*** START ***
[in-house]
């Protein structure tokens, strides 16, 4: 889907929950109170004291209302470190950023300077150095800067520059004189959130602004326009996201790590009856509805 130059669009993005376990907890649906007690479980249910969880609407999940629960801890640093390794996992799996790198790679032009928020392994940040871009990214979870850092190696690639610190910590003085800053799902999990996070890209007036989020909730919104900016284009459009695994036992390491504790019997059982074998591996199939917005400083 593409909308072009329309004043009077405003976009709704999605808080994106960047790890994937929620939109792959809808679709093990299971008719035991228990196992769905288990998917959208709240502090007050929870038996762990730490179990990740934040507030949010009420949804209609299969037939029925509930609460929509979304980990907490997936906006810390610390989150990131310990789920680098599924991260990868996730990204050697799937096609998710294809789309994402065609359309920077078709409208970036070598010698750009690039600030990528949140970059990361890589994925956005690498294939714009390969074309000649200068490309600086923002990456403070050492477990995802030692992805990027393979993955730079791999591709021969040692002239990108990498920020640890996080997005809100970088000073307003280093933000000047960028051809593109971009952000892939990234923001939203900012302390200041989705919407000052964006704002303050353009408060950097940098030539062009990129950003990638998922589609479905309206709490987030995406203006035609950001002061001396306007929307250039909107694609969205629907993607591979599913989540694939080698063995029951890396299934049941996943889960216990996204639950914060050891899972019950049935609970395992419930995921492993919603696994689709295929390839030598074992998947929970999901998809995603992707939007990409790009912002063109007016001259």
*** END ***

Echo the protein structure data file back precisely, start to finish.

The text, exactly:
[in-house]
């Protein structure tokens, strides 16, 4: 889907929950109170004291209302470190950023300077150095800067520059004189959130602004326009996201790590009856509805 130059669009993005376990907890649906007690479980249910969880609407999940629960801890640093390794996992799996790198790679032009928020392994940040871009990214979870850092190696690639610190910590003085800053799902999990996070890209007036989020909730919104900016284009459009695994036992390491504790019997059982074998591996199939917005400083 593409909308072009329309004043009077405003976009709704999605808080994106960047790890994937929620939109792959809808679709093990299971008719035991228990196992769905288990998917959208709240502090007050929870038996762990730490179990990740934040507030949010009420949804209609299969037939029925509930609460929509979304980990907490997936906006810390610390989150990131310990789920680098599924991260990868996730990204050697799937096609998710294809789309994402065609359309920077078709409208970036070598010698750009690039600030990528949140970059990361890589994925956005690498294939714009390969074309000649200068490309600086923002990456403070050492477990995802030692992805990027393979993955730079791999591709021969040692002239990108990498920020640890996080997005809100970088000073307003280093933000000047960028051809593109971009952000892939990234923001939203900012302390200041989705919407000052964006704002303050353009408060950097940098030539062009990129950003990638998922589609479905309206709490987030995406203006035609950001002061001396306007929307250039909107694609969205629907993607591979599913989540694939080698063995029951890396299934049941996943889960216990996204639950914060050891899972019950049935609970395992419930995921492993919603696994689709295929390839030598074992998947929970999901998809995603992707939007990409790009912002063109007016001259």